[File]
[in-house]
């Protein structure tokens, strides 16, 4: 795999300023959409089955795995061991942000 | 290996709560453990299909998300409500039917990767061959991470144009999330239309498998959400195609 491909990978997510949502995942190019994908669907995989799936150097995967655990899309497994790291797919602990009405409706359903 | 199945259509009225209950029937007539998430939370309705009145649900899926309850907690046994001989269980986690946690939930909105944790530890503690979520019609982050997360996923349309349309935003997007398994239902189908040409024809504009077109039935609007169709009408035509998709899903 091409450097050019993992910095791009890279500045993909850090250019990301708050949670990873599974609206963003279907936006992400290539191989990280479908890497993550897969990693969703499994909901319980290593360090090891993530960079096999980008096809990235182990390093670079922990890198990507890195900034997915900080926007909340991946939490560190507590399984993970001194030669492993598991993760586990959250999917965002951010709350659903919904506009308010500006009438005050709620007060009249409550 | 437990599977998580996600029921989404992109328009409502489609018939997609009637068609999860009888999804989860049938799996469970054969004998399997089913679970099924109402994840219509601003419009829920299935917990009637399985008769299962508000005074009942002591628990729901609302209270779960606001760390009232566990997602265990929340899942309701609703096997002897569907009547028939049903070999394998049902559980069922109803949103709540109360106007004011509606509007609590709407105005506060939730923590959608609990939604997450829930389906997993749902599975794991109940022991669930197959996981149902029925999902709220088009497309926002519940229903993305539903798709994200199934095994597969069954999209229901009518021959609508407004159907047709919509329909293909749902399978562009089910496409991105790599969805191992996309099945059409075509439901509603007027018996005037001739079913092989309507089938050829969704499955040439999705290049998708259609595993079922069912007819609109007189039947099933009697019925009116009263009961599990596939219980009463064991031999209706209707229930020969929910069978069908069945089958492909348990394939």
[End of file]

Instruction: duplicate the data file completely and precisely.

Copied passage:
[in-house]
């Protein structure tokens, strides 16, 4: 795999300023959409089955795995061991942000 | 290996709560453990299909998300409500039917990767061959991470144009999330239309498998959400195609 491909990978997510949502995942190019994908669907995989799936150097995967655990899309497994790291797919602990009405409706359903 | 199945259509009225209950029937007539998430939370309705009145649900899926309850907690046994001989269980986690946690939930909105944790530890503690979520019609982050997360996923349309349309935003997007398994239902189908040409024809504009077109039935609007169709009408035509998709899903 091409450097050019993992910095791009890279500045993909850090250019990301708050949670990873599974609206963003279907936006992400290539191989990280479908890497993550897969990693969703499994909901319980290593360090090891993530960079096999980008096809990235182990390093670079922990890198990507890195900034997915900080926007909340991946939490560190507590399984993970001194030669492993598991993760586990959250999917965002951010709350659903919904506009308010500006009438005050709620007060009249409550 | 437990599977998580996600029921989404992109328009409502489609018939997609009637068609999860009888999804989860049938799996469970054969004998399997089913679970099924109402994840219509601003419009829920299935917990009637399985008769299962508000005074009942002591628990729901609302209270779960606001760390009232566990997602265990929340899942309701609703096997002897569907009547028939049903070999394998049902559980069922109803949103709540109360106007004011509606509007609590709407105005506060939730923590959608609990939604997450829930389906997993749902599975794991109940022991669930197959996981149902029925999902709220088009497309926002519940229903993305539903798709994200199934095994597969069954999209229901009518021959609508407004159907047709919509329909293909749902399978562009089910496409991105790599969805191992996309099945059409075509439901509603007027018996005037001739079913092989309507089938050829969704499955040439999705290049998708259609595993079922069912007819609109007189039947099933009697019925009116009263009961599990596939219980009463064991031999209706209707229930020969929910069978069908069945089958492909348990394939």